Tougher cyber security laws in full force
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Tougher cyber security laws in full force

Australian health service providers can no longer withhold information about cyber security breaches, with the Federal Government’s new Notifiable Data Breaches scheme now in full force.

The Privacy Amendment (Notifiable Data Breaches) Act 2017, now brings Australia into alignment with other countries, which have already had the same requirements for years.

The NDB scheme applies to all agencies and organisations, including health service providers, with existing personal information security obligations under the Australian Privacy Act 1988 (Privacy Act).

This includes Australian Government agencies, businesses and not-for-profit organisations with an annual turnover of $3 million or more, credit reporting bodies, health service providers, and TFN recipients, among others.
Under the new NDB scheme, entities have data breach notification obligations when a data breach is likely to result in serious harm to any individuals whose personal information is involved in the breach.

The scheme applies to all kinds of personal and sensitive information. Examples include names, addresses, email addresses, genders, family members, financial information, tax file numbers and medical history.

Federal Attorney General, Christian Porter, stressed data breaches that might increase the risk of serious harm particularly include the release of sensitive information about an individual’s health, Medicare card information, driver’s licences, passport details, or financial information.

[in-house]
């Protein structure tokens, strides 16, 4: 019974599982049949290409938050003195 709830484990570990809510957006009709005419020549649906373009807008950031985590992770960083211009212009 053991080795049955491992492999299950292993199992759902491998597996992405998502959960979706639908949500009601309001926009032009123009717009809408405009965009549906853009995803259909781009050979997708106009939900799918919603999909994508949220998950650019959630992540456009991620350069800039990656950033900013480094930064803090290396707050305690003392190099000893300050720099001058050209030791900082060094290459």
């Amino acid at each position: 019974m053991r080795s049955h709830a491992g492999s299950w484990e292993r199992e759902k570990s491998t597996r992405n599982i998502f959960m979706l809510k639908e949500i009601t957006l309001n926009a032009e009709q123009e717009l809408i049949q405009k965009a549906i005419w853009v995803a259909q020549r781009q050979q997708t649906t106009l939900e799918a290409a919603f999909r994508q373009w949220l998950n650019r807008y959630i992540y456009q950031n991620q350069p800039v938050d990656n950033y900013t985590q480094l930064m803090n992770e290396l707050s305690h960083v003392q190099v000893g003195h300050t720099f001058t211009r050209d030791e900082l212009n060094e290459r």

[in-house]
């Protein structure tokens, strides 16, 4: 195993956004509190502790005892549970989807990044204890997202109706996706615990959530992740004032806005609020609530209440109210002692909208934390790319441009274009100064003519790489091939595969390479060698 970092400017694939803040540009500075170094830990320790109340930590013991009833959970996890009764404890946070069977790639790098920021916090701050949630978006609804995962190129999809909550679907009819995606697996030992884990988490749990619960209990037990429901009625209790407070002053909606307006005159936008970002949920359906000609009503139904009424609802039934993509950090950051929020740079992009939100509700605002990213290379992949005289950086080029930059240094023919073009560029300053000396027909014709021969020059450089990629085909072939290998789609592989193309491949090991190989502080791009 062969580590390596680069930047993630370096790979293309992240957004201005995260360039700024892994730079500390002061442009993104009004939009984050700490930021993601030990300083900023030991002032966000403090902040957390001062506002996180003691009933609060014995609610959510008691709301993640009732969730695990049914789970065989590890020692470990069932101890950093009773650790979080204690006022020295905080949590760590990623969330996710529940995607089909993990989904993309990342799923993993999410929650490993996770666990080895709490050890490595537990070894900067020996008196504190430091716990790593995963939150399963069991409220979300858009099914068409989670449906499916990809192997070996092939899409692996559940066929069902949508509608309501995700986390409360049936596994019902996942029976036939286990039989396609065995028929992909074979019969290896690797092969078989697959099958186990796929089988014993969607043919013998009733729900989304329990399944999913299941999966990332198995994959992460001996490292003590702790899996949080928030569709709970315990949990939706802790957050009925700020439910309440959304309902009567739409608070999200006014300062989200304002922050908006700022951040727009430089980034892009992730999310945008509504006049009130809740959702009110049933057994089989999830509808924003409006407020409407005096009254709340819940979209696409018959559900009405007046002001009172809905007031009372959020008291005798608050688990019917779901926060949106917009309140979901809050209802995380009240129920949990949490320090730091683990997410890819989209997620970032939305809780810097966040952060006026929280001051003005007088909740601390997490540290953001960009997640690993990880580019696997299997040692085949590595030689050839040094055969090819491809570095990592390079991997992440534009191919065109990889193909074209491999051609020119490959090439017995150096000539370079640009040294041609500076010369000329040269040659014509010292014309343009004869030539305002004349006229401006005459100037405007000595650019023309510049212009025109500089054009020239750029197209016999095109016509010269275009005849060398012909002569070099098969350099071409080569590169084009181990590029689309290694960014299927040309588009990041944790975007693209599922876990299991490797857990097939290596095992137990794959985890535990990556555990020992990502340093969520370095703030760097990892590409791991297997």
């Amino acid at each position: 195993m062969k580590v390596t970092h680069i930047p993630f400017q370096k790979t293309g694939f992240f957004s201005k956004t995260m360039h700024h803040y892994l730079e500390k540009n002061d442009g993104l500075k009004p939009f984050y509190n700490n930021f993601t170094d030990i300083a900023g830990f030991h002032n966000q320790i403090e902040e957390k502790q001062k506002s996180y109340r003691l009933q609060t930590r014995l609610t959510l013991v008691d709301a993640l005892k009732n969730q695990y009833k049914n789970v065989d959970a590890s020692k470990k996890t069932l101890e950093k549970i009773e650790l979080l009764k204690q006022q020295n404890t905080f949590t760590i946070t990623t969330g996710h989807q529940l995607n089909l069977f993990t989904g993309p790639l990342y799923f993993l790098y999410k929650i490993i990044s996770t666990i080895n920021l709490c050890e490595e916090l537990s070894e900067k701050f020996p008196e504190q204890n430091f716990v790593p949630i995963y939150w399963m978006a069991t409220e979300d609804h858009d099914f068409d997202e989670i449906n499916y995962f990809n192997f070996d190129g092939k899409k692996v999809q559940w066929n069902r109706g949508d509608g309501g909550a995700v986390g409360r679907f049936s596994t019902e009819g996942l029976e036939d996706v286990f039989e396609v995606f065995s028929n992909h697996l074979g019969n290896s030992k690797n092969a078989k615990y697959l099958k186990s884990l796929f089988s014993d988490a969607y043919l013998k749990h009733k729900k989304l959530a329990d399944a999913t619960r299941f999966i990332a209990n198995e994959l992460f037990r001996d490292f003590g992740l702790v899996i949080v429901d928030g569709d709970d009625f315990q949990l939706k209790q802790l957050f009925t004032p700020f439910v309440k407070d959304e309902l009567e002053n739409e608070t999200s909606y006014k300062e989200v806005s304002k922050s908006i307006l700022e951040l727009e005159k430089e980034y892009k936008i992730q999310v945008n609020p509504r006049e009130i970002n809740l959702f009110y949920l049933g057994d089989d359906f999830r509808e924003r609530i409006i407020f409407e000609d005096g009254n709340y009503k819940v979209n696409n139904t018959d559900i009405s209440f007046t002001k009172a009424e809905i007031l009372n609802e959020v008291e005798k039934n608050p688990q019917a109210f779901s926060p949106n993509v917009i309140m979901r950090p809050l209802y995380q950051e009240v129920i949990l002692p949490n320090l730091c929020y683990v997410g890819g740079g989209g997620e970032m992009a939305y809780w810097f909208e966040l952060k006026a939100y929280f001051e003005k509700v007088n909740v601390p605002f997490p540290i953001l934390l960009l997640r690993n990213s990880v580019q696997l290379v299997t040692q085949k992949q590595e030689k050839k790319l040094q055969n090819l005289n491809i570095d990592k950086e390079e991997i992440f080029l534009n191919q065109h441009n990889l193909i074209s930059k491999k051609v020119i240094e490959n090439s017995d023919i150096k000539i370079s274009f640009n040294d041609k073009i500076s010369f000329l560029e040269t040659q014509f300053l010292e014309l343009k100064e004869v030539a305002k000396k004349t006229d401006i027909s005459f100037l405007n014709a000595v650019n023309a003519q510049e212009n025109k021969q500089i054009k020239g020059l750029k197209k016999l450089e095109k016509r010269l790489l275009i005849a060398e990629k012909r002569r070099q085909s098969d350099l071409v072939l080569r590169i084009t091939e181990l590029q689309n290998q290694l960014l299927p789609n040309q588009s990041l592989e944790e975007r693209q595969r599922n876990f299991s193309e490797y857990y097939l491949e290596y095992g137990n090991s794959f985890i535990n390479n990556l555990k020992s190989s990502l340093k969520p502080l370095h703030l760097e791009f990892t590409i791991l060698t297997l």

He said the new scheme sent a clear message that the Government was taking the security of personal information seriously.

“This means that Australians will know if their personal information has been breached and will be empowered to protect themselves, by being able to act quickly to minimise damage,” he said.

The Australian Information Industry Association (AIIA), has recently welcomed the scheme as a proactive way of tackling cyber security breaches in Australia.

“The AIIA is supportive of the Office of the Australian Information Commissioner (OAIC) and its roll out of the NDB scheme”, AIIA’s CEO, Rob Fitzpatrick, said. “Importantly, the NDB scheme provides a notification that must include recommendations about the steps that should be taken in response to a breach.

Fitzpatrick highlighted the ICT sector has a very central role in helping organisations meet their compliance commitments under the scheme, as well as preventing and remediating data breaches.

“The ability to confidently engage online is a critical foundation of a digital society, and anything that builds confidence for citizens and businesses is an important step forward,” he added.

For more information on how the new NDB Scheme affects the healthcare sector click here.

Clinical Practice Security Summit 2020